With energy bosses in Britain muttering darkly about potential power cuts, the end of 2013 will have seen many people pausing to think how they might cope if and when the lights go out.
The start of 2014 has, however, made power cuts a reality for many thousands across the country, as storms and flooding have brought down electricity cables and deluged sub-stations.
Meanwhile, across the Atlantic, the US and Canada have also been hard-hit over the Christmas and New Year holiday season. Normally harsh seasonal conditions were added to by a severe winter weather system and a 'polar vortex', bringing below-zero temperatures to 50 US states, with lows of -37 being recorded in Minnesota. 190 million people are reported to have been affected.
Among the many disastrous consequences has been a loss of power for hundreds of thousands of people across North America – two examples of scores drawn from across the US and Canada are that 40% of Newfoundland's population and 30,000 people in Indiana suffered from significant and lasting power outages.
We may be used to hearing winter weather horror stories, but it does seem that –for whatever reason - the frequency, severity and geographical spread of these events is increasing. If the pattern continues, it is likely that even more people will be affected, for even longer periods of time, and whilst we can do little to change matters in the short term, we can take a close look at how we deal with these emergencies.
Governments and local authorities will, no doubt, be keeping their emergency response policies under review, and power companies will be looking into how they can reduce the time it takes to get supplies back on line. What is often overlooked, especially in 'developed' countries, is the advance provision of equipment and supplies that can help populations cope when the lights go out, phone lines go down and batteries run flat.
Self-powered technology, such as dynamo-powered radios, flashlights and cell-phone chargers, can play an important part in enabling life to continue and keeping affected populations informed of the latest developments. Hand-cranked flashlights and lanterns can provide light when mains power and batteries are unavailable, hand-cranked radios can keep people informed and hand-cranked cell-phone chargers can keep people in touch with one another, and with emergency services. And, in dryer, sunnier conditions, solar-powered products can provide the same assistance.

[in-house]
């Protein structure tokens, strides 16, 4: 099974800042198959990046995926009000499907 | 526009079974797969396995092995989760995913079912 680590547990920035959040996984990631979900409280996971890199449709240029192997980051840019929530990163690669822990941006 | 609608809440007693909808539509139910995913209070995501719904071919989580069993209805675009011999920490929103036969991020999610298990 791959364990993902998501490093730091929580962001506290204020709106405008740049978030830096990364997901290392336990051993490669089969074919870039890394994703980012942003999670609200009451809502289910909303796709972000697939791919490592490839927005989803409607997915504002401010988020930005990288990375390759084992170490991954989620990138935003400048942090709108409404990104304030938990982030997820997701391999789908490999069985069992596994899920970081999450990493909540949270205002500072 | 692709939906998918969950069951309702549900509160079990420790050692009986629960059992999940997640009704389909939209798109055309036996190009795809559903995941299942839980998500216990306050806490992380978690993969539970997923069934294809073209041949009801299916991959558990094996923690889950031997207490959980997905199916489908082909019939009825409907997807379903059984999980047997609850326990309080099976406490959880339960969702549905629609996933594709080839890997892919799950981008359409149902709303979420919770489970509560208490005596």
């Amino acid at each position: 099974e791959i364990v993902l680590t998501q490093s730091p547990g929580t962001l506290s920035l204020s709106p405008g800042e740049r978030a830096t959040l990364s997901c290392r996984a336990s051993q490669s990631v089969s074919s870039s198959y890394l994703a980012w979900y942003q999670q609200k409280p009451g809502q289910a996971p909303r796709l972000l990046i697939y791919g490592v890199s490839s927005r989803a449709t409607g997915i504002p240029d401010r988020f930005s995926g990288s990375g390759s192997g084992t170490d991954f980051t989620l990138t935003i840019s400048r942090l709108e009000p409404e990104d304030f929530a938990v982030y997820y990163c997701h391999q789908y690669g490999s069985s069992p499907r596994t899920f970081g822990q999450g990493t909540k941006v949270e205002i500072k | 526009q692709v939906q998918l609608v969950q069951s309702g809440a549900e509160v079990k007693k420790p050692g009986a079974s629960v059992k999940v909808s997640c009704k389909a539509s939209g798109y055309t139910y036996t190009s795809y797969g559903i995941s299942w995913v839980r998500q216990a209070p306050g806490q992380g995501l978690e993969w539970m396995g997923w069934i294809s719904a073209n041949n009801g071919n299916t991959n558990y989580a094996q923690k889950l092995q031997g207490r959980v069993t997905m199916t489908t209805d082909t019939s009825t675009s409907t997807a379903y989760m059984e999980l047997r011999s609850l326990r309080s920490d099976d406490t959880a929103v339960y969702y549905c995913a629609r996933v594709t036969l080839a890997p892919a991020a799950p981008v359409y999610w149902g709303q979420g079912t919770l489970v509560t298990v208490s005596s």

Which sounds like an awful lot of kit to be provided to each household. But there is a range of products – not least those offered by Freeplay Energy – that combine all these functions in one robust, durable and cost-effective product.
A good example is Freeplay Tuf. Not only does this offer a powerful flashlight and a cell-phone charger, but the North American version features a multi-band radio that includes Weatherband, enabling listeners to access 7 NOAA (162Mhz) weatherband channels and keep up to date with the latest meteorological news. The European version of Tuf offers a shortwave channel in place of Weatherband – and, like its American counterpart and virtually all of Freeplay's other products, includes a highly-effective solar charging panel.
Their low unit cost makes products like Tuf ideal for provision by government agencies to large-scale populations, or for individual purchase by citizens determined not to be beaten by the weather. What they offer is practical support, security and a vital link to the outside world, should the worst happen.
The worst did happen over the 2013/14 holiday season and many people were quite literally kept in the dark. It is time for emergency preparedness services to take the 'preparedness' part of their brief seriously and consider how they can get light, power and communications into the hands of those whose mains power is threatened by extreme weather.